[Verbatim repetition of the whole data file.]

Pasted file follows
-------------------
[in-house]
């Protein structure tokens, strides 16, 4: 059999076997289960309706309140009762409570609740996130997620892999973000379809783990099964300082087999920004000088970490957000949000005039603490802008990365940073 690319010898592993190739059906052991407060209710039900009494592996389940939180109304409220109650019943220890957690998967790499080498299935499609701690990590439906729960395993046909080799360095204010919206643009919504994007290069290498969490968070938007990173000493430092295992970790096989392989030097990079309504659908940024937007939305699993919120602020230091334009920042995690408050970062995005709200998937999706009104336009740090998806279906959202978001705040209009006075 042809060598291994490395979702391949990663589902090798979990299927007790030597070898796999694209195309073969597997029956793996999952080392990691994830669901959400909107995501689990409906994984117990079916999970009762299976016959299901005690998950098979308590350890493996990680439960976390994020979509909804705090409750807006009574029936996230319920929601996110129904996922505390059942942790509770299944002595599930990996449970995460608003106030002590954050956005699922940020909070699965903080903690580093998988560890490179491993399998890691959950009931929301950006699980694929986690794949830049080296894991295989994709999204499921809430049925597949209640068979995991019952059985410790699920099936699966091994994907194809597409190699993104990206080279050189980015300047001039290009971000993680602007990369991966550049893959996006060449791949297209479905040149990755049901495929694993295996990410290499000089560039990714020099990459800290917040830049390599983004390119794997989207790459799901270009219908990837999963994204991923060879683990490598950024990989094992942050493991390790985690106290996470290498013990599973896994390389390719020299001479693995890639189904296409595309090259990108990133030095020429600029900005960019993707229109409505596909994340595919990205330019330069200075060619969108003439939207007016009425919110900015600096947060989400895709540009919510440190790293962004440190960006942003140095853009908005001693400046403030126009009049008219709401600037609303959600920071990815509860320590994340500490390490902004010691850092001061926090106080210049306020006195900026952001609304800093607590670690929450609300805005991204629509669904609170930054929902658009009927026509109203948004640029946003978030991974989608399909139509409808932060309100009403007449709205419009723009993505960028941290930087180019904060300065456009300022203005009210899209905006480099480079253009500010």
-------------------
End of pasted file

[in-house]
């Protein structure tokens, strides 16, 4: 059999076997289960309706309140009762409570609740996130997620892999973000379809783990099964300082087999920004000088970490957000949000005039603490802008990365940073 690319010898592993190739059906052991407060209710039900009494592996389940939180109304409220109650019943220890957690998967790499080498299935499609701690990590439906729960395993046909080799360095204010919206643009919504994007290069290498969490968070938007990173000493430092295992970790096989392989030097990079309504659908940024937007939305699993919120602020230091334009920042995690408050970062995005709200998937999706009104336009740090998806279906959202978001705040209009006075 042809060598291994490395979702391949990663589902090798979990299927007790030597070898796999694209195309073969597997029956793996999952080392990691994830669901959400909107995501689990409906994984117990079916999970009762299976016959299901005690998950098979308590350890493996990680439960976390994020979509909804705090409750807006009574029936996230319920929601996110129904996922505390059942942790509770299944002595599930990996449970995460608003106030002590954050956005699922940020909070699965903080903690580093998988560890490179491993399998890691959950009931929301950006699980694929986690794949830049080296894991295989994709999204499921809430049925597949209640068979995991019952059985410790699920099936699966091994994907194809597409190699993104990206080279050189980015300047001039290009971000993680602007990369991966550049893959996006060449791949297209479905040149990755049901495929694993295996990410290499000089560039990714020099990459800290917040830049390599983004390119794997989207790459799901270009219908990837999963994204991923060879683990490598950024990989094992942050493991390790985690106290996470290498013990599973896994390389390719020299001479693995890639189904296409595309090259990108990133030095020429600029900005960019993707229109409505596909994340595919990205330019330069200075060619969108003439939207007016009425919110900015600096947060989400895709540009919510440190790293962004440190960006942003140095853009908005001693400046403030126009009049008219709401600037609303959600920071990815509860320590994340500490390490902004010691850092001061926090106080210049306020006195900026952001609304800093607590670690929450609300805005991204629509669904609170930054929902658009009927026509109203948004640029946003978030991974989608399909139509409808932060309100009403007449709205419009723009993505960028941290930087180019904060300065456009300022203005009210899209905006480099480079253009500010």